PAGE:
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Does Your Discovery Phase Deliver Value to Your Customers?

April 17, 2014 4 Comments Best Practices by Jack Dean

Delivering Customer ValueAs a former “buy side” C-level executive, I believe one of the primary goals of the discovery phase of a sales process should be to deliver value to the buyer.  Unfortunately, many sales people believe discovery phase conversations are all about probing and asking questions and learning.  In other words, the discovery phase is designed to benefit the sales person.  This disconnect during the early sales stage will likely manifest itself in longer sales cycles or worse yet, stalled deals.

The Customer's "Discovery Phase"

Most B2B sales people I work with are surprised to hear that the customer has their own discovery phase.  Buyers follow a prescriptive step by step process for buying, just like sellers follow for selling.  One of the most important steps for both sides in the buying-selling process is the discovery phase.  Each party must pass through this early stage gate in their respective processes in order to continue down the path to consummating a transaction.

Interestingly, buyers and sellers are both attempting to identify needs and requirements during the discovery phase.  The seller wants to understand what the customer is trying to achieve and how this project relates to the attainment of their goals.  On the other hand, the buyer, especially the executive-level buyer, is trying to determine if they need to spend any more time with the seller, and if they decide to move ahead, what resource requirements will be thrust on their organization in terms of time and money.  After all, time and money are scarce resources that are highly-protected by executive-level buyers.   If the potential financial value is compelling, the executive-level buyer will agree to spend more time with the seller and allocate scarce resources.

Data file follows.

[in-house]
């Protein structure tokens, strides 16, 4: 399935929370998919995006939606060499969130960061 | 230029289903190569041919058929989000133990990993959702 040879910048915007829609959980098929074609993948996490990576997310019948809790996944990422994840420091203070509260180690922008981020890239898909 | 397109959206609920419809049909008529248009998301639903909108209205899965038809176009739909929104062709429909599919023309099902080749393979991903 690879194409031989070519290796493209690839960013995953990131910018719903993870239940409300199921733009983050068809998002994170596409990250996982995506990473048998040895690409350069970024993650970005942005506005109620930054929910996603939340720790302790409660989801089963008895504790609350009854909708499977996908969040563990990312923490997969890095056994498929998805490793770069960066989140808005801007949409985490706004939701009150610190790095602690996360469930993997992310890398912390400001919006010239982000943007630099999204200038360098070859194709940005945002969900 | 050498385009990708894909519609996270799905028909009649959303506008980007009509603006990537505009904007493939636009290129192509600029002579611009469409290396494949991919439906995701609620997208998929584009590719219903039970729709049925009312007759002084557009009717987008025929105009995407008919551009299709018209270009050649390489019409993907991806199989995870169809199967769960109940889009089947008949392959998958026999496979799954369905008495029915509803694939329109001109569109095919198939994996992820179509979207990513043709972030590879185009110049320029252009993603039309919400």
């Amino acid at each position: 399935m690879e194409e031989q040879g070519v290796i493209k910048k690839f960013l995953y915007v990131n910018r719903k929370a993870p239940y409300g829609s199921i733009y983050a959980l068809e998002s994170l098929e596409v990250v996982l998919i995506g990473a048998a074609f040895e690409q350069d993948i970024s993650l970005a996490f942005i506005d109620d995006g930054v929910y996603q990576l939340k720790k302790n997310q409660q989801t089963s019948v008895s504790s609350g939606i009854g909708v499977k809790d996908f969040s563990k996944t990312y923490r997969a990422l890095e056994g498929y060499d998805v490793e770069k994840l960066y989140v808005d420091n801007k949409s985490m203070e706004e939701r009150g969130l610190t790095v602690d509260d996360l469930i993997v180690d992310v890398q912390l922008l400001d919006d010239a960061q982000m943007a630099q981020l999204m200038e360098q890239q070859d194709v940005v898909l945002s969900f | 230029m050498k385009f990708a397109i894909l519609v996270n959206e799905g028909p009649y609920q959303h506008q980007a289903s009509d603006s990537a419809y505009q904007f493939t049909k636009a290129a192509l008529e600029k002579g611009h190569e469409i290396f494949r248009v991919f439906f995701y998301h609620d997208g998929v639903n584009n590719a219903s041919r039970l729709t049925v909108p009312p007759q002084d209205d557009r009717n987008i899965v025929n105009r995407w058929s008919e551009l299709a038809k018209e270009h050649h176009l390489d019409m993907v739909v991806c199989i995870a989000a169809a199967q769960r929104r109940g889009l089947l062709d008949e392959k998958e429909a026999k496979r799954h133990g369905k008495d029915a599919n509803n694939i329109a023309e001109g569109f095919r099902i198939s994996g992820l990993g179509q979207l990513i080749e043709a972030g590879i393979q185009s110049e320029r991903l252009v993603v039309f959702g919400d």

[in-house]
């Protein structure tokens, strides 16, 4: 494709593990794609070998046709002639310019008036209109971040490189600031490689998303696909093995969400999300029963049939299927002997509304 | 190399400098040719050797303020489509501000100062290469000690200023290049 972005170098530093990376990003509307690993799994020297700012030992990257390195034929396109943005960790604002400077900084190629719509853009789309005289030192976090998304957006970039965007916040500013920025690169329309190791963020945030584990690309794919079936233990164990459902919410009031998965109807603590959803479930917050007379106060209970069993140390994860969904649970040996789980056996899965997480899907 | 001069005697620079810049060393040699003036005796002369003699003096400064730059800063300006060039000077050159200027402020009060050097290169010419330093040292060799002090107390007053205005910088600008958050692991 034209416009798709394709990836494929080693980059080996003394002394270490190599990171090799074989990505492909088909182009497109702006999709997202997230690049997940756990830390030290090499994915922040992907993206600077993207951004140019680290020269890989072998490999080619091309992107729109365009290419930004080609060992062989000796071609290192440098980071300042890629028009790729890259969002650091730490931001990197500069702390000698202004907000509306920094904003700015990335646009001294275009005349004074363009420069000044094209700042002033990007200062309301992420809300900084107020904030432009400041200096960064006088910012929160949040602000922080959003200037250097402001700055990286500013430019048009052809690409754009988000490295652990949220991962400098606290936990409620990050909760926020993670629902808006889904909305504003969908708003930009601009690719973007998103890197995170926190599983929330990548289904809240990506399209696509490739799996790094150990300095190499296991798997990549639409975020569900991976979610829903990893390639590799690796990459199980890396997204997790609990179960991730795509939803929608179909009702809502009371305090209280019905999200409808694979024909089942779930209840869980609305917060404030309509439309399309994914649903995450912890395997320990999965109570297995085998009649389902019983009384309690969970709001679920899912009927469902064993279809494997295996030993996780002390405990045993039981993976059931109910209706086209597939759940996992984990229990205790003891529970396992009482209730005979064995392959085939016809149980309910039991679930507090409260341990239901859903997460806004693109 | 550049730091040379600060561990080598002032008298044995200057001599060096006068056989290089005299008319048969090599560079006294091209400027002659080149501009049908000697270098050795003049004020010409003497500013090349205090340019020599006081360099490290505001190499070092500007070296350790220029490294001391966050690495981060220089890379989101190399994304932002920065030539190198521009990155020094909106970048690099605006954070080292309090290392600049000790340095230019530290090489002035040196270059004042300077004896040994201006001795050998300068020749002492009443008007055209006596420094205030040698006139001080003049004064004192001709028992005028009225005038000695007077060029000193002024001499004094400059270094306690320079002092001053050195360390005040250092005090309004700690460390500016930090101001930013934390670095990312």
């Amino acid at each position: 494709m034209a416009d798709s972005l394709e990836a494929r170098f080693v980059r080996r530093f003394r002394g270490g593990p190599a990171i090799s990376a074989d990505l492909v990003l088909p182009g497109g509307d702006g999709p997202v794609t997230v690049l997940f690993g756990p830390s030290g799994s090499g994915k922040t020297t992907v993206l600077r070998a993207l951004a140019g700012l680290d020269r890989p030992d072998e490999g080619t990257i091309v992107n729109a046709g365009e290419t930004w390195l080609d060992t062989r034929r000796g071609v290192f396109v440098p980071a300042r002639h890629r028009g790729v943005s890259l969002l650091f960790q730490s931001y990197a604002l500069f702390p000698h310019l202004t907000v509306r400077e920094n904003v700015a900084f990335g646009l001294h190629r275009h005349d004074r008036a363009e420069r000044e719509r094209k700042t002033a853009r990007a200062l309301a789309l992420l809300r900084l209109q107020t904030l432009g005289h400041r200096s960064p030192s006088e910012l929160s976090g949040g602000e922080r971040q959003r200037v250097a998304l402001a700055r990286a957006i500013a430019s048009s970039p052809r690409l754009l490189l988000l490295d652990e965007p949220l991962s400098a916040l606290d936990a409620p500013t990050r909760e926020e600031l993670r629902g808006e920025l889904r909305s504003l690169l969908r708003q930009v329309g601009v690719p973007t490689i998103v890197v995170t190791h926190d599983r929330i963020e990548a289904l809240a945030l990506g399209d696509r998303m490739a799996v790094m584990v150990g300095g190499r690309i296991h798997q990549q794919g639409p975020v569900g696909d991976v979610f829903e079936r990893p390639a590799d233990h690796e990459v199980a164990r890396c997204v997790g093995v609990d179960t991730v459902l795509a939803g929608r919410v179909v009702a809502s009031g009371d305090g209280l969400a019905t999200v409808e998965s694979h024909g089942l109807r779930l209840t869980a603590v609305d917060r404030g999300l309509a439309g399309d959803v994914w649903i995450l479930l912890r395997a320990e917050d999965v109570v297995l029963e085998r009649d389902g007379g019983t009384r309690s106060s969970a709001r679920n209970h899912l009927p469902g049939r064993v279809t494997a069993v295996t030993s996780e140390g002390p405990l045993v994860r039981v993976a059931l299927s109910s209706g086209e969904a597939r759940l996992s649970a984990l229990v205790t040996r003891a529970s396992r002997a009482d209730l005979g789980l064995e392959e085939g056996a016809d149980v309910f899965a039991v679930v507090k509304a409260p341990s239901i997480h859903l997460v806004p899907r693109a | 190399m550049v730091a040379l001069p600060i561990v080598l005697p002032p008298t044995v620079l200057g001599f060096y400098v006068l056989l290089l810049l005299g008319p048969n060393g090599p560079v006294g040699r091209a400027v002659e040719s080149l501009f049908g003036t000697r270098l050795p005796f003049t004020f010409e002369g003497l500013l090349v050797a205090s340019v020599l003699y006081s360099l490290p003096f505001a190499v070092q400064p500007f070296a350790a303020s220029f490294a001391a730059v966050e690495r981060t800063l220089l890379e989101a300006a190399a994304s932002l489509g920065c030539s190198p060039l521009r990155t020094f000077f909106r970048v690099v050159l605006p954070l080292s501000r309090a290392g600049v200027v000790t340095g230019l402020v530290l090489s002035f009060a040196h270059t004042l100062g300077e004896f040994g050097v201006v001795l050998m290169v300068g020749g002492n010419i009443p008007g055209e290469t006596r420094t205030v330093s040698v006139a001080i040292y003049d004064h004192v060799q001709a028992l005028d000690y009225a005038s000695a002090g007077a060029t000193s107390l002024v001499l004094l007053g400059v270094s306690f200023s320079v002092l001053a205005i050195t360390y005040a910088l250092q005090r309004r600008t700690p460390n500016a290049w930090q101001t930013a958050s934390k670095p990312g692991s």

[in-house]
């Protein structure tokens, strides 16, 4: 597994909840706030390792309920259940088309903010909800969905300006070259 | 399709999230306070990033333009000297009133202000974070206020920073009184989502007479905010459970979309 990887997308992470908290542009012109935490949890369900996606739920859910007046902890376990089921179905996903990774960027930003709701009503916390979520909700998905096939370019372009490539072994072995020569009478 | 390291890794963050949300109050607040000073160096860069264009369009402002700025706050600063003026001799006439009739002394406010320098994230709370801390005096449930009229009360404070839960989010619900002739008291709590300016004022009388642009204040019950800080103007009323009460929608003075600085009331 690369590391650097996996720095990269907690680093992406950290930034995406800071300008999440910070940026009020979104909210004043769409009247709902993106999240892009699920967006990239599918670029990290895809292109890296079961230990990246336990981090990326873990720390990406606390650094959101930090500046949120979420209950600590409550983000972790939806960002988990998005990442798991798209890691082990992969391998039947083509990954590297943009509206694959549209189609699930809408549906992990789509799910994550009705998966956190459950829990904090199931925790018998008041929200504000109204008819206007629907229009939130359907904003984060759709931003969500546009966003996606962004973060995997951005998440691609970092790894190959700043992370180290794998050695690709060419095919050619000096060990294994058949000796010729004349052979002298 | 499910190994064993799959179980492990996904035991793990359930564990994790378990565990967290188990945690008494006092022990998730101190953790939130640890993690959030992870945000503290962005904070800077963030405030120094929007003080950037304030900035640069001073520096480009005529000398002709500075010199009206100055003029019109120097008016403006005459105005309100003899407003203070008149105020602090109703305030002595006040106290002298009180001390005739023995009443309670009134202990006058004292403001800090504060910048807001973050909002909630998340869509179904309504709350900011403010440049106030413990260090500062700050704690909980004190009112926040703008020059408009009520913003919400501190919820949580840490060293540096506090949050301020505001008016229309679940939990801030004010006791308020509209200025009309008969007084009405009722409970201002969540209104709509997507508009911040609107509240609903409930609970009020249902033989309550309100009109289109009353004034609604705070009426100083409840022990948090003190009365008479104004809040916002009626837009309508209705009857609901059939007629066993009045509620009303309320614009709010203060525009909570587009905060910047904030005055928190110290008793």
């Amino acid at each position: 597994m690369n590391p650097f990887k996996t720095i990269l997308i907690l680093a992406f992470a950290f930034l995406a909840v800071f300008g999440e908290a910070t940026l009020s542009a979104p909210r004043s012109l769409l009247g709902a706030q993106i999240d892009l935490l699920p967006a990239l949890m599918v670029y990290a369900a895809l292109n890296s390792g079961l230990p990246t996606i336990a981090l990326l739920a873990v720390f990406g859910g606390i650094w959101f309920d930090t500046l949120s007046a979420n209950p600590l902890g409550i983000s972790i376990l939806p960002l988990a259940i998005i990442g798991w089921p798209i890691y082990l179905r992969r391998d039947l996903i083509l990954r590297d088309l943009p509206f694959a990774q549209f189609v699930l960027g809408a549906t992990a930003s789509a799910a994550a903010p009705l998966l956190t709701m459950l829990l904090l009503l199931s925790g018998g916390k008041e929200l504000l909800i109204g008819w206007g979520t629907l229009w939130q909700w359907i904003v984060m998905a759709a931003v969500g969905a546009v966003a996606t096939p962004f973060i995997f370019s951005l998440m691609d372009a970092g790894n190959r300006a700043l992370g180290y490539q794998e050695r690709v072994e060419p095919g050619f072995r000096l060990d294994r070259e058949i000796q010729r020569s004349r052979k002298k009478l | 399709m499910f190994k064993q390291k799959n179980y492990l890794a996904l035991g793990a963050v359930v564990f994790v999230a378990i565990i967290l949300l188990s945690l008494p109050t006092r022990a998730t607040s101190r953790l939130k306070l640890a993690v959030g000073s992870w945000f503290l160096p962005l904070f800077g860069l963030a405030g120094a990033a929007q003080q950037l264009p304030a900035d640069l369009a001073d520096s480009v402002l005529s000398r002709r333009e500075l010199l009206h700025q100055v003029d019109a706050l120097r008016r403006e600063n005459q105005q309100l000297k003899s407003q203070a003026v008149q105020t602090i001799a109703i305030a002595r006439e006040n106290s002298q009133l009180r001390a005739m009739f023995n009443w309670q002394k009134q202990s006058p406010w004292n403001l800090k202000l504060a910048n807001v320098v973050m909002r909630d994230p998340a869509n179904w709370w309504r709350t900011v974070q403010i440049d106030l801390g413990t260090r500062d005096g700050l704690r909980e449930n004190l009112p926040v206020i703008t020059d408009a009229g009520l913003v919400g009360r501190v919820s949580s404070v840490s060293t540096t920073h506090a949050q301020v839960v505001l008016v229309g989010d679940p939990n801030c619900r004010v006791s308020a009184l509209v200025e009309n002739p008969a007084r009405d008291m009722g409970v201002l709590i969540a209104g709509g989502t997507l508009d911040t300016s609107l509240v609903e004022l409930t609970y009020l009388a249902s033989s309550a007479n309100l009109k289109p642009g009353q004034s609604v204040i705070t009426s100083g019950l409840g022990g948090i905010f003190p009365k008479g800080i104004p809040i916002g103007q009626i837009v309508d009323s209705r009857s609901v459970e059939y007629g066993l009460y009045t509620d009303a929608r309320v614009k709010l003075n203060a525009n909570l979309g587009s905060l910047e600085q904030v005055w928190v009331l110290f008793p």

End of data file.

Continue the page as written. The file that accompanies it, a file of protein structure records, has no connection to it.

During the discovery phase, the executive-level buyer needs to understand the possibilities for positive financial impact on their organization.  These possibilities don’t have to be accurate to ten decimal points; they just need to provide a range of potential magnitude on the KPI metrics of the customer or the project ROI.   This is hard for the sales person to deliver during the discovery phase conversation since there is a lot more work to do (and questions to ask) before refining the quantification of value.  But the best sales people get it done by leveraging their pre-call preparation and customer-specific due diligence.

Checklist for Making the Discovery Phase Valuable for the Customer

Here’s a checklist of questions to answer during pre-call preparations to help provide value to your customers during discovery conversations:

. What are the customer’s priority KPIs? (You should try to determine this BEFORE discovery conversations and validate in-person.)

. How are those priority KPIs trending (up or down)?  What is the customer’s financial condition?

. Which KPIs will your solution impact?  (The more the better, hopefully on both the Income Statement as well as the Balance Sheet.)

. By what financial magnitude have you impacted those priority KPIs at other customers?  What customer impact reference stories can you tell that quantify the financial impact of your solutions?

. What customer impact reference stories can you tell that demonstrate a hard financial project ROI?